By The Small Arms Review Editorial Staff
JSSAP, the Joint Service Small Arms Program, has helped the process of innovation in small arms technology in the past- notably the M16A2 improvements. They work on many projects, and one project that is on the current menu is the OICW (Objective Individual Combat Weapon). Both contractor groups that are bidding on the project have been showing off mock-ups at military shows for the last couple of years. At the Modern Day Marine Expo (Quantico, VA) in September 1997, Alliant Tech and FN unveiled their real entrant for the first time. This generated quite a “Buzz” through the industry. SAR thought that the readers would like to see a comparison of the two contenders- most of the details are secret, but we did manage to get exterior photos of each unit.
The OICW concept is to expand the capability of the individual soldier- it is the logical outgrowth of the M-16 / M-203 system. Since the beginning of the use of grenadiers, the problem of what to do for a weapon after you have thrown your grenade has been evident. During the Vietnam war, numerous after action reports included stories of highly qualified and courageous M79 grenadiers finding themselves in relatively close quarter battles, having only a .45 pistol for fighting with. The advent of the M-16 / M-203 combination gave each grenadier the additional position of rifleman (This was a very comforting change in the eyes of most grenadiers).
With the advent of modern technology, and “Smart” munitions, changes are again inevitable. The new OICW concept is for a 20mm HE Bursting munition to be part of the rifleman’s inventory. The trajectory is much more direct than the 40mm low pressure system. The “Over-under” concept, pioneered with the M-203 system, has now advanced to the following scenario:
The Optical system includes a special laser range finder that is exceedingly accurate. Once the target has been lazed, the operator can add or subtract distance by single meters. If his target is a soldier hiding behind a rock wall at 850 meters, he lazes, adds 2 meters to the fuzing, and takes aim directly over the rock wall and fires on HE setting. The projectile will explode at 852 meters, directly over, or slightly to the rear of the targeted soldiers. He has a 5.56 mm weapon under the 20mm, which can be used as a regular rifle or a machine gun. The upper and lower sections are separable, but only the AAI / HK offering is planned to be used as modular. If the sophisticated sighting system is knocked out of service, it can be removed, and there are iron sights that can be utilized. The munition is now point detonating.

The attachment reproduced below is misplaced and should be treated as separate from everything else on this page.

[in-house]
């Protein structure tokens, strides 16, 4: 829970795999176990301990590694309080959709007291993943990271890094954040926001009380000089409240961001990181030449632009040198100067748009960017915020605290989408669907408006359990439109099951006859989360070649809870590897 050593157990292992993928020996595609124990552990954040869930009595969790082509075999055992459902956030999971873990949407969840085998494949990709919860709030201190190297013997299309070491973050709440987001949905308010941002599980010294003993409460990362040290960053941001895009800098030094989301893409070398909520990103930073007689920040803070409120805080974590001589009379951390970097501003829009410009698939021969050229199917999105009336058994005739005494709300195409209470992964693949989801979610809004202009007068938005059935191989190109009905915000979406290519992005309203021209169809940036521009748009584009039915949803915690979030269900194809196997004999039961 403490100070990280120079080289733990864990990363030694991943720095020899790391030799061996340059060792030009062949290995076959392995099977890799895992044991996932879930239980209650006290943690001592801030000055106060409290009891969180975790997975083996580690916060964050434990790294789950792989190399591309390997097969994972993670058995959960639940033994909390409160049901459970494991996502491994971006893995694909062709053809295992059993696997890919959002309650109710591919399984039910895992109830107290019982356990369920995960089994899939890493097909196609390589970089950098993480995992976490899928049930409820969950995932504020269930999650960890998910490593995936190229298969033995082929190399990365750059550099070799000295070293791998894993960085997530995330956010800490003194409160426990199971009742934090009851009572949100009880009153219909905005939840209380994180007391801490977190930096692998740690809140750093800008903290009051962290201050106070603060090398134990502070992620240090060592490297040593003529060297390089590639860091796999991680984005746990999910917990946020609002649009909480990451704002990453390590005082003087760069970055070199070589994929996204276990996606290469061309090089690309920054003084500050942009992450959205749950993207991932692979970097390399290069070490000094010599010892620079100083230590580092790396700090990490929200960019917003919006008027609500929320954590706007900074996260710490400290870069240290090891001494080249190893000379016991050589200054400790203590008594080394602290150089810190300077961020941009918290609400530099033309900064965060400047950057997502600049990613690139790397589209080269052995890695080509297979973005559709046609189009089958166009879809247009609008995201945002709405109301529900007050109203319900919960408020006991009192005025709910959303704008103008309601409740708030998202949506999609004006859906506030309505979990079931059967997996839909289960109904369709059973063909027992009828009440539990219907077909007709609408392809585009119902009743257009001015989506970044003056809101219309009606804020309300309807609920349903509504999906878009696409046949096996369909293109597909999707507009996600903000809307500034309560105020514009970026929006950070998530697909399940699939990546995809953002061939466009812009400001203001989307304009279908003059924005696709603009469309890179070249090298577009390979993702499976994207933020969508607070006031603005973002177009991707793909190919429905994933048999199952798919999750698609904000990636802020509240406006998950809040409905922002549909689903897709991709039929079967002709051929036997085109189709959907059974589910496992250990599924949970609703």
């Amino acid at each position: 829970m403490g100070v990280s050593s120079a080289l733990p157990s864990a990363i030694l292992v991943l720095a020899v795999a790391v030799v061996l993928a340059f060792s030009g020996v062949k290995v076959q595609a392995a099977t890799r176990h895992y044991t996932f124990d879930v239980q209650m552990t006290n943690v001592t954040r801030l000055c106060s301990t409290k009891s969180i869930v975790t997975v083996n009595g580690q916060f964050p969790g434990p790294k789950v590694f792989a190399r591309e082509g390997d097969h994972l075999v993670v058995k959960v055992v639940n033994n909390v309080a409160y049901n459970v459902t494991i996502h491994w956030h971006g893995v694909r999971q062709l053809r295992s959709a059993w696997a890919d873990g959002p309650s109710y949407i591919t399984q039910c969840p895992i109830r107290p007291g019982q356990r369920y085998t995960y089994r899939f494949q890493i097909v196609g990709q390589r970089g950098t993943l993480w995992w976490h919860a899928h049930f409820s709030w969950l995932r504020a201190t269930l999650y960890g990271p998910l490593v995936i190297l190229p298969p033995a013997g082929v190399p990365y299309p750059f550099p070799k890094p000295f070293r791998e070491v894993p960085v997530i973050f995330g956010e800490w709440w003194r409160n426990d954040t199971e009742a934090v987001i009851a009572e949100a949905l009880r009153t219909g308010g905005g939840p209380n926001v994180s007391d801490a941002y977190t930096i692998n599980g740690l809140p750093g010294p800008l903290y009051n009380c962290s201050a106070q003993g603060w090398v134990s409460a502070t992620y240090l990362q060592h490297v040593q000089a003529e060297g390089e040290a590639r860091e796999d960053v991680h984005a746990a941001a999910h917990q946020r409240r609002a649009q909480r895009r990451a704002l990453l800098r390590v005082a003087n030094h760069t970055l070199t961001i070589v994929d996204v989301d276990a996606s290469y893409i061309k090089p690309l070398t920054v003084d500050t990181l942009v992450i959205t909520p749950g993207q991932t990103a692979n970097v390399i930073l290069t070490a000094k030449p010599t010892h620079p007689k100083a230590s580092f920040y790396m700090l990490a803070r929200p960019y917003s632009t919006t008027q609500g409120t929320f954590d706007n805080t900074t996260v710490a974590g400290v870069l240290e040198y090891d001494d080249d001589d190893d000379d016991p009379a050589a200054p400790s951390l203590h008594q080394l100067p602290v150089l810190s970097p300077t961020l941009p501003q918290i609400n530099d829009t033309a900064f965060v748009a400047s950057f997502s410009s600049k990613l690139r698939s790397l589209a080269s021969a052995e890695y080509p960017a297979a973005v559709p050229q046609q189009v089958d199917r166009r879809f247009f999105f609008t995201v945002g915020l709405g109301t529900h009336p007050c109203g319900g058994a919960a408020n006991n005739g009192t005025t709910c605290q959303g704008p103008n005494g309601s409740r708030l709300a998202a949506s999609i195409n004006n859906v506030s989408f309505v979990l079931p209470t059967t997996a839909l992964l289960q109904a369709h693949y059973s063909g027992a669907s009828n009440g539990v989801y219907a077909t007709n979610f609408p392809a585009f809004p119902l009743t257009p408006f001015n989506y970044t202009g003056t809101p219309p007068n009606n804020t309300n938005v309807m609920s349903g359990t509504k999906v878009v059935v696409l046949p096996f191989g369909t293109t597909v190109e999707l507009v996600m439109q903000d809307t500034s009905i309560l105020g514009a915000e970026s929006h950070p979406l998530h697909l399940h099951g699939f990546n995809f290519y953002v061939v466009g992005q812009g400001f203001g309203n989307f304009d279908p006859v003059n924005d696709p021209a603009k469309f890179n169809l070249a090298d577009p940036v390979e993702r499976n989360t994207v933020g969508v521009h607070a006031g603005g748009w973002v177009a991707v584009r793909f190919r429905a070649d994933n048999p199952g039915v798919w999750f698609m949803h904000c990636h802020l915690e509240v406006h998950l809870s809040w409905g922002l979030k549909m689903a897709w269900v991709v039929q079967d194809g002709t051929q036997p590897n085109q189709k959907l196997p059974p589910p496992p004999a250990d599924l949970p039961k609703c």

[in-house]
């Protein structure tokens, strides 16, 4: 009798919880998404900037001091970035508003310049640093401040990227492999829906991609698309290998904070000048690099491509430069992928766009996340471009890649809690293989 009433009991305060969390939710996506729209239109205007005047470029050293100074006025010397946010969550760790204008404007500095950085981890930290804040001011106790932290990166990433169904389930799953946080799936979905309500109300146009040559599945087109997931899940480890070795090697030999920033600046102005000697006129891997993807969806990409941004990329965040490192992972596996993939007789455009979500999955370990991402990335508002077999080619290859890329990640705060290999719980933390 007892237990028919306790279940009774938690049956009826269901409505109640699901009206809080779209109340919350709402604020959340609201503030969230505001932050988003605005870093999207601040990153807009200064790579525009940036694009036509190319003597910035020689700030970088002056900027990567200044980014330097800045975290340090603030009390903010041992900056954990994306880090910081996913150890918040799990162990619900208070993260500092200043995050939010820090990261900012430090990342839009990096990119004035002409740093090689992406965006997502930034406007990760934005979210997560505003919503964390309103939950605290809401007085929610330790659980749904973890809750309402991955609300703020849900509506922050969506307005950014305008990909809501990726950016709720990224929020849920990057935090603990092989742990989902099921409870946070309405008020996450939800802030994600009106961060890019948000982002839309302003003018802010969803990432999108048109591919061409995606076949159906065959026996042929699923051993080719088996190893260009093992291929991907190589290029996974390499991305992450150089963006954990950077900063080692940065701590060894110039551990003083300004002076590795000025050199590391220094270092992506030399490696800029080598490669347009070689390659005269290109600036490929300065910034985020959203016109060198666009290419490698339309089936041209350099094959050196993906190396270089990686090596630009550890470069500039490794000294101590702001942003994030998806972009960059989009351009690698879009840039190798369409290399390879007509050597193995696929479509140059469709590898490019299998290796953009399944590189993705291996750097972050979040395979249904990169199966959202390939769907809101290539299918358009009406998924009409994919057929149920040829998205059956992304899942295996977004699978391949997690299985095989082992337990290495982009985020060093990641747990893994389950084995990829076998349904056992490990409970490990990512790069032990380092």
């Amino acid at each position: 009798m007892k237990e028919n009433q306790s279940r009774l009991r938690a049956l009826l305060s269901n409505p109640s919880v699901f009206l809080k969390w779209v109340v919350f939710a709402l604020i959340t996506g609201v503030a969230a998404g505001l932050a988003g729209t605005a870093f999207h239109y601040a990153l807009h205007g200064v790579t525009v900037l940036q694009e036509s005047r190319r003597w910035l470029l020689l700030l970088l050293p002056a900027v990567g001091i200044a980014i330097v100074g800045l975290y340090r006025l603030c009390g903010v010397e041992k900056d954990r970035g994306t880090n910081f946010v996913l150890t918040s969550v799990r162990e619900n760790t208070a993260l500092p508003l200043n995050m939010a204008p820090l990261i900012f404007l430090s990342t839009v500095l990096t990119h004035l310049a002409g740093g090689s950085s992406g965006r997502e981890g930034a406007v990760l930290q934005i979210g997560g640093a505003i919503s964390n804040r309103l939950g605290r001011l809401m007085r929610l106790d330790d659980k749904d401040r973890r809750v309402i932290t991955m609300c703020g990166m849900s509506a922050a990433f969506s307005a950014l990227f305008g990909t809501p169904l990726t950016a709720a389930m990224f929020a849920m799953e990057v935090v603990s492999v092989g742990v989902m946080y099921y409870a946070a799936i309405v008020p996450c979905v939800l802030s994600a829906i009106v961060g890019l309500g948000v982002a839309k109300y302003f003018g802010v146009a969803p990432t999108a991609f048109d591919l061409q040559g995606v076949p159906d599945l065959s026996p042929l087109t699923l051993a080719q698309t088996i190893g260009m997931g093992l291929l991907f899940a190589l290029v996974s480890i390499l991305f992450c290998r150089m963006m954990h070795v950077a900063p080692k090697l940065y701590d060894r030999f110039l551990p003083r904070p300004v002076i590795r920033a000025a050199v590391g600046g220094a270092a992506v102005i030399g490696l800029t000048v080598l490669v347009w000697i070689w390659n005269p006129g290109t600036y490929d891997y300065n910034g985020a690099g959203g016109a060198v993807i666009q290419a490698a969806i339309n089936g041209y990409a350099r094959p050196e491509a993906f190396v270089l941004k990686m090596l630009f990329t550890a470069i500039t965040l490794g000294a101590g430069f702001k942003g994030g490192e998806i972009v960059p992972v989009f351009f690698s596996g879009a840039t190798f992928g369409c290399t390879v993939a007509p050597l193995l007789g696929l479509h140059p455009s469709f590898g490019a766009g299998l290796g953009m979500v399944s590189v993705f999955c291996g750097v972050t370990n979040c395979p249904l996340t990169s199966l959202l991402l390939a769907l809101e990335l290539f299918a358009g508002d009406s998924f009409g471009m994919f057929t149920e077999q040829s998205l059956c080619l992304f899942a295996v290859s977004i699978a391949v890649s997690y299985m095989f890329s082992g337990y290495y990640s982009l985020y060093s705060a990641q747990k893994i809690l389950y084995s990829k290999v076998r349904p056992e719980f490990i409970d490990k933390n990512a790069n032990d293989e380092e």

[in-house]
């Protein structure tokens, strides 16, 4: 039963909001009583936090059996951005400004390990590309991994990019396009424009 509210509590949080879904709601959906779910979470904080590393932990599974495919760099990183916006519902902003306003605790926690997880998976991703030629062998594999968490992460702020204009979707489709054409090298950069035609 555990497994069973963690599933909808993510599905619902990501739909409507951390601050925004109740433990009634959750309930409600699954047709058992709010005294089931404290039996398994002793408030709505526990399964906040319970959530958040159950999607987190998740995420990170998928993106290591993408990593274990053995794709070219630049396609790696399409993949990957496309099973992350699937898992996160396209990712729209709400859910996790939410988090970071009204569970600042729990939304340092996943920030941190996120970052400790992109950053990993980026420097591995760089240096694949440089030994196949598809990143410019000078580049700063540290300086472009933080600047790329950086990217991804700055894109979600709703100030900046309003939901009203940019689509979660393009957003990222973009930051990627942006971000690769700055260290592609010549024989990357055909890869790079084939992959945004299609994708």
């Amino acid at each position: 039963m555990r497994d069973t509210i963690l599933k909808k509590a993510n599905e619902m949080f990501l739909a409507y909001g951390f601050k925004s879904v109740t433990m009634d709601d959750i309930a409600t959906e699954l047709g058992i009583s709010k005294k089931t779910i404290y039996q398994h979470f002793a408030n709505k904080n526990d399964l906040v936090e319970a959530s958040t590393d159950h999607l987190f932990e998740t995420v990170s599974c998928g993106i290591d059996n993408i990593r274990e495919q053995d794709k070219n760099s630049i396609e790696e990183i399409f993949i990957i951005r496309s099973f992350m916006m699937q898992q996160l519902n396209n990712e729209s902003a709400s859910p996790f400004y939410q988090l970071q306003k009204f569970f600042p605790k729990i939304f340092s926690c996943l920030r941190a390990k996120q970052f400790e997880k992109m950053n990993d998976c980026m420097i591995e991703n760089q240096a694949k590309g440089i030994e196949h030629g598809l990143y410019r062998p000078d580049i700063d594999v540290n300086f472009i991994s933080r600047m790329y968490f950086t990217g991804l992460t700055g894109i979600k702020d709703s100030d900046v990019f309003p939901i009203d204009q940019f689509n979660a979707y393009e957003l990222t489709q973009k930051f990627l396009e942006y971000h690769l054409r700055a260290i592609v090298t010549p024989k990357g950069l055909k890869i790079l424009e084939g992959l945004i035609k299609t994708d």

This writer had some concerns about the effectiveness of the bursting munition being a 20mm. Could the size be a negative? After numerous discussions with both design teams, any hesitation has been negated. The brissance of the explosive used, the quantity used, and the pre-fragmented material used, indicate that almost all soft targets will be vulnerable, and PASGT body armor will not protect against the shrapnel- in a similar radius to the presently used 40mm M203 system. This is very encouraging. Munitions are planned for utilizing a timer that keeps expended cartridges from being left around on the battlefield- reducing risk to civilians as well as friendly troops
Both offerings seem to be extremely well thought out, and ergonomically designed (comfortable to the user). Both teams are in relatively early phases of development, with targets for production around the year 2005- however; live test firing is scheduled to begin early next year.
The SABR team is led by the prime contractor; Alliant Tech Systems, and is composed of HK, Contraves, and Dynamite Nobel.
AAI is the prime contractor on the OICW team, composed of Dyna East, FN, Omega, Hughes, and Olin.
|This article first appeared in Small Arms Review V1N3 (December 1997)|
and was posted online on December 15, 2017